Social Security plays a vital role in the finances of tens of millions of Americans. But one of the hallmarks of the Social Security program is that there isn't any means testing to receive benefits. As long as you've worked long enough to qualify, you'll be eligible to get monthly checks in retirement or if you become disabled. That's true for you, for me, and for billionaires like Warren Buffett.

Each year, anyone who works pays Social Security taxes. If you're like most people, you probably see that money coming out of your paycheck week after week, month in and month out. As a paid employee of Berkshire Hathaway (NYSE:BRK.A) (NYSE:BRK.B), this applies even to Buffett.

Berkshire Hathaway CEO Warren Buffett, with other people behind him.

Image source: The Motley Fool.

However, Buffett's Social Security tax bill reflects a couple of things many people don't realize about the Social Security system. Many critics have looked at these issues as reasons to reform the way Social Security funding works. Below, we'll look into exactly what Buffett's Social Security tax bill likely looks like and what it means for you.

Just a humble CEO

Warren Buffett is Berkshire Hathaway's chief executive officer, but he doesn't have the lavish salary that many big-name CEOs pull down. For decades now, Buffett has received a $100,000 salary for his work in Berkshire's executive suite. That's not the token $1 salary that some execs take, but it's a far cry from what many would think he's worth.

At first glance, that move might seem like a savvy one from a Social Security tax standpoint. $100,000 is below the current wage base limit of $137,700 for 2020, so it'd be reasonable to believe that Buffett pays the 6.2% Social Security payroll tax only on $100,000.

However, Buffett also receives other forms of compensation. Specifically, Berkshire typically reports around $275,000 to $300,000 in costs for personal and home security services for Buffett in its compensation disclosures. If those amounts are included as wages for Social Security payroll tax purposes, they'd be more than enough to take Buffett up to the $137,700 limit -- meaning that he'd pay the maximum $8,537.40 in 2020.

Even that amount might not seem like much for a billionaire to pay. But Social Security payroll taxes are based on earned income from work, not on interest, dividends, or other types of investment income. The only people who pay more than that $8,537.40 amount are those who are self-employed -- and even they are limited to paying double that amount, reflecting the total employee and employer contributions that get made for most workers.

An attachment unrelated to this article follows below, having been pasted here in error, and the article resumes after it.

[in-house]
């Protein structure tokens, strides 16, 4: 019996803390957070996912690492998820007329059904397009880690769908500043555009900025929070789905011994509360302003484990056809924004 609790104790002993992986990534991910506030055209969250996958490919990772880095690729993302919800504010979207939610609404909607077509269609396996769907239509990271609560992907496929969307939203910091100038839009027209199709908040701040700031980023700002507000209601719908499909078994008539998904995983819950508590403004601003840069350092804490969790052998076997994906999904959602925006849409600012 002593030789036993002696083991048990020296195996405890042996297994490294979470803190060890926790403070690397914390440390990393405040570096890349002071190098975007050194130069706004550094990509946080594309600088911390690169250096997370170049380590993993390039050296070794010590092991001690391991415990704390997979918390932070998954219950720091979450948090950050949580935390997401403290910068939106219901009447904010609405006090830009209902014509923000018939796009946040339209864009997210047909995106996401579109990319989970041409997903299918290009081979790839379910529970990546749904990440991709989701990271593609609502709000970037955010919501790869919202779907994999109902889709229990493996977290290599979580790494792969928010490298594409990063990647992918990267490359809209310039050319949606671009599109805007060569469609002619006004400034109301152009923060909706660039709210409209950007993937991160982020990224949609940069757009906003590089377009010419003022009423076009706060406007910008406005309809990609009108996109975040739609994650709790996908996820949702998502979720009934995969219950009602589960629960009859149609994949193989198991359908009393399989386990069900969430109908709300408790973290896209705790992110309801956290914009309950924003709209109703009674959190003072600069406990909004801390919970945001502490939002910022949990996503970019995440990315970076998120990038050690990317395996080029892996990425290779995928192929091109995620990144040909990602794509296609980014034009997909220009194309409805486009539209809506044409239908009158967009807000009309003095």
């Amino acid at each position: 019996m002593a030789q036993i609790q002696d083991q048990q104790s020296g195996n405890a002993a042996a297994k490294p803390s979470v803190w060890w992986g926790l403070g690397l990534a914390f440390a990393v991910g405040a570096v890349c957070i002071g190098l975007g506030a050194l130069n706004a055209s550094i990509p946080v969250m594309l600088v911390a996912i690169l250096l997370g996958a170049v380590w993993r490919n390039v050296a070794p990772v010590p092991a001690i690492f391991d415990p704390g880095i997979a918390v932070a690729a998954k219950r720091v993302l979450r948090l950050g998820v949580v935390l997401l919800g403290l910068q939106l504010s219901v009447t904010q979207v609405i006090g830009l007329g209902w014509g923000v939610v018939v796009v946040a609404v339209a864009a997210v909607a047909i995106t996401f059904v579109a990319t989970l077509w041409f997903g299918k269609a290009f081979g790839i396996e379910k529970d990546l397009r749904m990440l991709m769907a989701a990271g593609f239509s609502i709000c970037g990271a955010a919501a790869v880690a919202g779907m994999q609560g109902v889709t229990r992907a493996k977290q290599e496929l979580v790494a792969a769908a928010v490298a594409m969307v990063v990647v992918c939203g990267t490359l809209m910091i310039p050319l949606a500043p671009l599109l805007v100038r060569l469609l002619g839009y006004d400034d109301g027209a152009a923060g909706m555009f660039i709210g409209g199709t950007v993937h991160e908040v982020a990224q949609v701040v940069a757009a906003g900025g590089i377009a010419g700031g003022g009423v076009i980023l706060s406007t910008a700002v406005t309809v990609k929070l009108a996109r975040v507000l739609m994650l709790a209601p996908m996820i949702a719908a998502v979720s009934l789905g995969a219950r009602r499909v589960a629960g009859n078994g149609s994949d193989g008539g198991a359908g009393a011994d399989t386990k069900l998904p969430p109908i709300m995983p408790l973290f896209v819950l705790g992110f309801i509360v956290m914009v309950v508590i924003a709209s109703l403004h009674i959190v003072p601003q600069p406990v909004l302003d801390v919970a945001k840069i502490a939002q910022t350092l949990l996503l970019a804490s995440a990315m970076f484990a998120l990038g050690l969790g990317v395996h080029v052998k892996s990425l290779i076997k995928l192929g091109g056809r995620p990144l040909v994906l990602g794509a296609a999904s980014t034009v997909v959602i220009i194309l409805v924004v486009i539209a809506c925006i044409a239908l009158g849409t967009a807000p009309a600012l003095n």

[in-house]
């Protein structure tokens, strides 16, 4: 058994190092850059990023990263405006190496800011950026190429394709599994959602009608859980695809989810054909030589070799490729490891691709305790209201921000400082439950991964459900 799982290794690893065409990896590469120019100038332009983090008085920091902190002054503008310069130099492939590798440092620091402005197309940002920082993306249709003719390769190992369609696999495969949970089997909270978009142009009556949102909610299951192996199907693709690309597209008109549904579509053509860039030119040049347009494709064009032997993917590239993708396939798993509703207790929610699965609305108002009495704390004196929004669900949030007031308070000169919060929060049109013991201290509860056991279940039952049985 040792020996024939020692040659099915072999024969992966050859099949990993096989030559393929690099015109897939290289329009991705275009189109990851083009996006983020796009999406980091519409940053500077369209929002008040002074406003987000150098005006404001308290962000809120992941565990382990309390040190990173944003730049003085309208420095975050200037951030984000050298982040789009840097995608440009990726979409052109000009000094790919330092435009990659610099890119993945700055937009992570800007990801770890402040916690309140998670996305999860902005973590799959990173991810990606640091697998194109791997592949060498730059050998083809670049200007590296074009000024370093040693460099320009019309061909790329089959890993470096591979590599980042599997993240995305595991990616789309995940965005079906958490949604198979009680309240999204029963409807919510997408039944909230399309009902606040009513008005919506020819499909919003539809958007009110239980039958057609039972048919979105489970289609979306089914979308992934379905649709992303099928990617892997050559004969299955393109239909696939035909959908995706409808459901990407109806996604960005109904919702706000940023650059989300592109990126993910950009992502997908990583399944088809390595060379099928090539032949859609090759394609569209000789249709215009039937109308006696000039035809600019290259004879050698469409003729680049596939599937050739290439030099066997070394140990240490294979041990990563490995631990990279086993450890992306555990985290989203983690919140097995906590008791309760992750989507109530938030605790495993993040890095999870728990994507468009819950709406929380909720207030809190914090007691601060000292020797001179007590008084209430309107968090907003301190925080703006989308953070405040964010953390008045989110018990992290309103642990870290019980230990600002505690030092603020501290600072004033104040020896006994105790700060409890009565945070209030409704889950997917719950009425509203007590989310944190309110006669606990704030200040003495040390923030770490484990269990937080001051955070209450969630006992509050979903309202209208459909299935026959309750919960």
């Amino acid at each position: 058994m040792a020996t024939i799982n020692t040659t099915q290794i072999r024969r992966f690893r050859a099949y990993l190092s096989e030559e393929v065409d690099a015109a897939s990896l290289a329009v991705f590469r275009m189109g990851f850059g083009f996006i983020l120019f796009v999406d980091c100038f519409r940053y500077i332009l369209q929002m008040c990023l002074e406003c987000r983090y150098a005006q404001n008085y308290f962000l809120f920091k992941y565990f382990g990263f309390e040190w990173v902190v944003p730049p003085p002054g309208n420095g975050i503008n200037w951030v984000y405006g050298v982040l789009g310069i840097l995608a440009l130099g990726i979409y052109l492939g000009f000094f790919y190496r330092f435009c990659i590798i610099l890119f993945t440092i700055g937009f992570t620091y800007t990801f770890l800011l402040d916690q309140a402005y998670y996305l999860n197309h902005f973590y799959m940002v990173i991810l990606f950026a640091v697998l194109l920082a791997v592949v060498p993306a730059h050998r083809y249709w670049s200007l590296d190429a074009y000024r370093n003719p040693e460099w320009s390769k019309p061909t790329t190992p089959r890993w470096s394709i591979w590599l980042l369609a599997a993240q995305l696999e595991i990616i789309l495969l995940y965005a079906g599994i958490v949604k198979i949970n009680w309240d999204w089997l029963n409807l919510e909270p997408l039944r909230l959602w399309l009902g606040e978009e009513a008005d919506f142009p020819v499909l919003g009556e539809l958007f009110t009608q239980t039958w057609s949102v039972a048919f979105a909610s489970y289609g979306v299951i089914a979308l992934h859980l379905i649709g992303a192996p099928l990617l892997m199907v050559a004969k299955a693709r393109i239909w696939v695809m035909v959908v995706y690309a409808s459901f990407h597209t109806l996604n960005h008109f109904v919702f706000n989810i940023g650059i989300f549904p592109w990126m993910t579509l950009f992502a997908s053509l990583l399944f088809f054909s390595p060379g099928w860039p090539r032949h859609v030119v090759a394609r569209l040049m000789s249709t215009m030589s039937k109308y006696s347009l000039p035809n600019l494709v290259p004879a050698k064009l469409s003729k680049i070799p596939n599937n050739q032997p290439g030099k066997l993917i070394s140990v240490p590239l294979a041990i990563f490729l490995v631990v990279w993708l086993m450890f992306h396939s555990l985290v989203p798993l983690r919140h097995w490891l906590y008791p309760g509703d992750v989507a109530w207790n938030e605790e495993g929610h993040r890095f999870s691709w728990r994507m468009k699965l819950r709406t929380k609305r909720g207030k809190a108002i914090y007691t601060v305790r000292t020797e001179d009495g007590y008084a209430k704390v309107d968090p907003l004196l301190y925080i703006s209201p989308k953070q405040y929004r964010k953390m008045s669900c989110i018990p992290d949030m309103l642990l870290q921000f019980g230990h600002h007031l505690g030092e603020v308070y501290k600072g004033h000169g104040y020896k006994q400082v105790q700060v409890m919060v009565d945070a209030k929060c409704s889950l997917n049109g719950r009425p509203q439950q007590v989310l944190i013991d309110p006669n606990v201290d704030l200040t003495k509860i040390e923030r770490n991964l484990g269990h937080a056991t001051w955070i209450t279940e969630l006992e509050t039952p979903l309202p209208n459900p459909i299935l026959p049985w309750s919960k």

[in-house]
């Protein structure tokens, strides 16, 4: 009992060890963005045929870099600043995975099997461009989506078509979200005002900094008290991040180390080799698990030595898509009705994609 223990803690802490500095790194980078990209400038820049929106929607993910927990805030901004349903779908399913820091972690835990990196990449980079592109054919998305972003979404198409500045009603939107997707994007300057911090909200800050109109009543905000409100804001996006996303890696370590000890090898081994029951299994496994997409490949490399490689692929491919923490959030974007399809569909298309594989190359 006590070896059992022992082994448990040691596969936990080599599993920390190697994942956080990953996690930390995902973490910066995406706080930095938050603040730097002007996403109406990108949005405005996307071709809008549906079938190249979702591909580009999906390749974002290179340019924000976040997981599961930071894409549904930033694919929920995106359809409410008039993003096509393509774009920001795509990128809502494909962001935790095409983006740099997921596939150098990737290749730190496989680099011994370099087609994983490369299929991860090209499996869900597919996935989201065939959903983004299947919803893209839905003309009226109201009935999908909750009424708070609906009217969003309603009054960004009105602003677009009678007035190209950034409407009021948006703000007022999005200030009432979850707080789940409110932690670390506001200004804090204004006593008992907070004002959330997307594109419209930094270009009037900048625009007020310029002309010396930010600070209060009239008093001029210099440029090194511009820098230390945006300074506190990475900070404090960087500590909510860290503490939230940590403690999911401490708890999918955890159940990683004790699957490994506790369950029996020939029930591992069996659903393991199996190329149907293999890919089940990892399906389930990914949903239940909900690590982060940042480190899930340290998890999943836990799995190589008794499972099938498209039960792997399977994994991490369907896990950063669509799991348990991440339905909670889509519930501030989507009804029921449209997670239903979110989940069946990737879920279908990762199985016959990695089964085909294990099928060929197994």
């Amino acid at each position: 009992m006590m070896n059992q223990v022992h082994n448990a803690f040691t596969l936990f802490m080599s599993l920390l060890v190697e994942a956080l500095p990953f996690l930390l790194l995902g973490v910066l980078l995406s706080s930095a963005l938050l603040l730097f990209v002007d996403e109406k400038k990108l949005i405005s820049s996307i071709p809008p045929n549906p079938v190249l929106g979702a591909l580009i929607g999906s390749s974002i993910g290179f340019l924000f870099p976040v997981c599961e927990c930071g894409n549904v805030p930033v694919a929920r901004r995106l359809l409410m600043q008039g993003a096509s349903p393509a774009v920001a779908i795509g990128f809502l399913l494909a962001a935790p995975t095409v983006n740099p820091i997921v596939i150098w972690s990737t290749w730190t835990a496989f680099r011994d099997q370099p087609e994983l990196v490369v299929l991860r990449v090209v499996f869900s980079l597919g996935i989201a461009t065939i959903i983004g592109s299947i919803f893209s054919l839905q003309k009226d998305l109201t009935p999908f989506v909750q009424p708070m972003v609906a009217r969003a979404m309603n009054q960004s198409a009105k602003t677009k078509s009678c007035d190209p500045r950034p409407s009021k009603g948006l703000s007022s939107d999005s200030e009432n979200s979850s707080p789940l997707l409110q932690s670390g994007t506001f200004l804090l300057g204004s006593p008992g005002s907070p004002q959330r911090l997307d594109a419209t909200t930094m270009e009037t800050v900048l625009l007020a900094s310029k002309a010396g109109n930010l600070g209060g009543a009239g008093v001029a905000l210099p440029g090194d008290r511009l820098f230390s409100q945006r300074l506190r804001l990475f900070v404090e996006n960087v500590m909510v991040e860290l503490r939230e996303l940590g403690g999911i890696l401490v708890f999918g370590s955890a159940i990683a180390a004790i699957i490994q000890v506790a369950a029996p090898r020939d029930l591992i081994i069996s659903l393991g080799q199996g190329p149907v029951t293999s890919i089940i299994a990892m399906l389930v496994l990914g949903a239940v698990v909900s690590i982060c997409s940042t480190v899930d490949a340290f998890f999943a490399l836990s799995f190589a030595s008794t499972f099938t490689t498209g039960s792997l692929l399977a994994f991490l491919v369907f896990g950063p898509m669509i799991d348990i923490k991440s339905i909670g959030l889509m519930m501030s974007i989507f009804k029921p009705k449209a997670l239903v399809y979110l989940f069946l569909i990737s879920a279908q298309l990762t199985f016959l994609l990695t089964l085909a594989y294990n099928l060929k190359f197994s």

A little more off the top at tax time

In addition to payroll taxes, it's likely that Buffett pays some income tax on Social Security benefits. Given his work history, it's likely that Buffett qualifies for the maximum monthly Social Security benefit, which at the time he turned 70 years old was $1,752 per month. After cost-of-living adjustments, that monthly amount had grown to about $2,675 by 2020.

Buffett's tax returns aren't publicly available, but based on his salary, Buffett has enough income that he likely has to include the maximum 85% of his benefits in his taxable income. Based on a maximum Social Security benefit, that would mean including 85% of $32,100 or $27,285 in benefits on his tax return. That would be taxed at Buffett's ordinary income tax rate, which could be as high as 37% and add another $10,095 to the Oracle of Omaha's tax total.

Social Security reform might be coming

Interestingly, some recent suggestions for reform efforts might not result in Buffett paying any more in taxes. For instance, one proposal from President-elect Joe Biden would subject wage income above $400,000 to Social Security tax. But even if you include the full amount of security services for 2019, the $375,000 total wouldn't leave Buffett owing an extra penny above what he already pays.

Social Security is an essential part of the financial protection retirees need, but the program doesn't always work the way you'd think it does. The fact that wealthy individuals have relatively small caps on what they pay into the system is something that a lot of people are watching more closely.

This article represents the opinion of the writer, who may disagree with the “official” recommendation position of a Motley Fool premium advisory service. We’re motley! Questioning an investing thesis -- even one of our own -- helps us all think critically about investing and make decisions that help us become smarter, happier, and richer.